Starting or thinking about a new career is an exciting prospect it is often riddled with anxiety, fear, and doubt. Unfortunately for a lot of young professionals (including myself), we started our careers or had to make significant career changes in the middle of a global pandemic and economic downturn.
The three we find ourselves worrying about include:
- Financial issues
- Job security
- Failing to meet career goals
And yes – regardless of the above, as society somewhat returns to “normal”, my peers and I are indeed looking for organizations and leaders who demonstrate flexibility, are values and mission-driven, and have the heart to grow and develop the next generation of leaders. Perhaps it was naïve to believe I could have both. But as someone who has recently started their career in the world of HR consulting, I can firmly state that the support of my network and my colleagues here at Elevated completely transformed (and will continue to transform) my early career experience. It is possible!
So how can leaders help young professionals elevate in their careers?
1. Help us feel like our voices are heard and valued.
Starting in the workplace as a junior employee is like being at the bottom of the barrel. At times, our perspectives and lived experiences are overshadowed by the notion that we don’t have enough “work experience” to truly make an impact in the workplace.
Leaders can create opportunities and spaces for us to voice our concerns and ask questions about organizational policies and practices, the decisions that affect us, and how leaders are impacting our career goals. When leaders hear these concerns – take them into action! Reflect on those policies and procedures that may not be inclusive and pivot on projects to implement a new change.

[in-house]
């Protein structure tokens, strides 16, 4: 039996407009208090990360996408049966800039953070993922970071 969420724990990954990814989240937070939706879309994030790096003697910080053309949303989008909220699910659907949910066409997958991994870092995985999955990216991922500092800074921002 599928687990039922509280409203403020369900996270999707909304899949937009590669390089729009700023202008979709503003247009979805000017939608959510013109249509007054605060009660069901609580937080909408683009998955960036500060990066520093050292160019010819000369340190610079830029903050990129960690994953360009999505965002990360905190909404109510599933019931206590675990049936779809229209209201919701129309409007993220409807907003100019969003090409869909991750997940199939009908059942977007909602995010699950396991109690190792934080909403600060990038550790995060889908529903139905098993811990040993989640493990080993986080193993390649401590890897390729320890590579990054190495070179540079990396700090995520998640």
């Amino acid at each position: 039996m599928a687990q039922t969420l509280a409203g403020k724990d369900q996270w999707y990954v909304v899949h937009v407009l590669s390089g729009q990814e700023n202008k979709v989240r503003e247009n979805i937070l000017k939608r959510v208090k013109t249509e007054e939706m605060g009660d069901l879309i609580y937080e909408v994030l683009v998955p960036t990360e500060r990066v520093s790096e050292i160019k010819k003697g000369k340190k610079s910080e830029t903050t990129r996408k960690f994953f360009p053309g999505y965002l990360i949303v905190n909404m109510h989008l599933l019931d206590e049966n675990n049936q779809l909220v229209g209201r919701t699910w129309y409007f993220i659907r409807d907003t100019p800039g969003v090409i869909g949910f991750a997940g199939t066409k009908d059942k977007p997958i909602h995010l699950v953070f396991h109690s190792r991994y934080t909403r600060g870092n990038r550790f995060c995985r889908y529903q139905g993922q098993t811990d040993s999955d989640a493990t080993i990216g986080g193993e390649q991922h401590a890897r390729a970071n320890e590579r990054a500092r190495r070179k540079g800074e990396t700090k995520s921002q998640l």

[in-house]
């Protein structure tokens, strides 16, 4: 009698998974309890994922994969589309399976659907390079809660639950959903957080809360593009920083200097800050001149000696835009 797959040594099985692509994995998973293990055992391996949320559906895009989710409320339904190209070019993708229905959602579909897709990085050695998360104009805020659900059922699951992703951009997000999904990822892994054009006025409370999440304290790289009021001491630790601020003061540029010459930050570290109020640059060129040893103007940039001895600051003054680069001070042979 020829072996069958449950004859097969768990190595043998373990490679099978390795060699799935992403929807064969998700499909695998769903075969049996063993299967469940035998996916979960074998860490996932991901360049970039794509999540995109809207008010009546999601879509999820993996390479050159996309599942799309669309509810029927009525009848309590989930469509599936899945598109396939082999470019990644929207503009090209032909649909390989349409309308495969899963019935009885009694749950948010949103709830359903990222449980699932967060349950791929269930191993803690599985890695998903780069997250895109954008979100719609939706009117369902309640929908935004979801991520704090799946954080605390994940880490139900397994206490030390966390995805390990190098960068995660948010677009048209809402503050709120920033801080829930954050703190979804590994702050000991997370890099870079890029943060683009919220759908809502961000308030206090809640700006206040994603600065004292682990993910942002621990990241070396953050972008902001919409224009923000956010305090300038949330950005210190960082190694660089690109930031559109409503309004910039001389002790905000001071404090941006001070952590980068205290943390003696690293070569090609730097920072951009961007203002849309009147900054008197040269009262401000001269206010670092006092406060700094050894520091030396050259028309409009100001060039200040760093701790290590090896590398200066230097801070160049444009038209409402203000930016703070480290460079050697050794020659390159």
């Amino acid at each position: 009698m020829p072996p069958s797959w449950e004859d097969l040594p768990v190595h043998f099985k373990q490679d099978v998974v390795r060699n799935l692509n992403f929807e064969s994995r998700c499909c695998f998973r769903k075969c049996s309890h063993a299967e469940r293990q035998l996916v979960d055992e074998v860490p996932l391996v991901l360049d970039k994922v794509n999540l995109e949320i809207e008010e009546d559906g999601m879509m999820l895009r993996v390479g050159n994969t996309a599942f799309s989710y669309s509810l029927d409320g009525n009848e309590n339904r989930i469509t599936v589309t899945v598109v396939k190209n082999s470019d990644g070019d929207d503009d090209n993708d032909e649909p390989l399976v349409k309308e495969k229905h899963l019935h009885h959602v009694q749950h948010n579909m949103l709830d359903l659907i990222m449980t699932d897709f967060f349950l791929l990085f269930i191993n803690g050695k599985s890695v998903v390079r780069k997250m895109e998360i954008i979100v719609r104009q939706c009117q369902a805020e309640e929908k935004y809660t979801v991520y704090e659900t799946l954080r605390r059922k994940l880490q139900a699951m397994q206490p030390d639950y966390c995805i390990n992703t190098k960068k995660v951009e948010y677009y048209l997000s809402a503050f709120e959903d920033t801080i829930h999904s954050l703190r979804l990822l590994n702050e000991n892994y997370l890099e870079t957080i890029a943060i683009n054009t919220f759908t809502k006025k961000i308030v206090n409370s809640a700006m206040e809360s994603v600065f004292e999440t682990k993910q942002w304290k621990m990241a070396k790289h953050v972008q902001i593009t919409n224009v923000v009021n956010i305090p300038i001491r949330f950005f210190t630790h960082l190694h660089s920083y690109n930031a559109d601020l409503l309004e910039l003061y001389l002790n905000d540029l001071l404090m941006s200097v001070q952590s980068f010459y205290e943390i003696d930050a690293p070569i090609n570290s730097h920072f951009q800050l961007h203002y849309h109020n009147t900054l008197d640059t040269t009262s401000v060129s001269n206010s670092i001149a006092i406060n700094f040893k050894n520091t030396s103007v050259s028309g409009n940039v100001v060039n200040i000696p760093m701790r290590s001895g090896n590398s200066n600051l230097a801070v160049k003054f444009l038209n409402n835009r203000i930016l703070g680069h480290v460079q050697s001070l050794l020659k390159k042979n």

Additionally, consistently fostering dialogue about expectations, workload, career development, and care about us on a personal level will build a solid relationship of trust, and psychological safety, and ward off burnout.
2. Create mentorship opportunities.
The skills and experiences of leaders are so important and are the key to raising the next generation. If a leader sees an opportunity to mentor someone who is a junior in their field – take up the rope! Moreover, encourage team members or senior leadership to invest in the development of a young professional. The impact of mentorship is significant and can help us increase our confidence, learn to self-reflect, improve goal setting, and gain exposure to new and different perspectives. Chances are, anyone who is a leader had this early on their career. The pandemic hasn’t changed this, but consider this a nudge to make get conscious about how you can support someone new in the profession.
3. Understand where we are coming from.
We are being handed a world that kind of sucks – war, climate change, women’s rights being threatened, increased costs of living and inflation have us worried for our future and what it means for our careers. Understanding and empathizing with what we have been through or are going through will better equip leaders to support our needs and understand the social, economic, political, and technological aspects of current issues and what this means for future leaders and organizations.
Furthermore, this can help leaders develop frameworks that address a range of topics such as mental health and gender equity matters to encourage a more inclusive environment where we feel better equipped and supported when encountering difficult matters.
While this is not an exhaustive list – it is a good start to get leaders thinking of the complex issues young professionals are facing in a post-pandemic world and how they can better support us.
Angel Sansregrett is a Junior HR Partner with Elevated HR Solutions. Angel’s focus is helping our clients develop programming and ideas for inclusive cultures.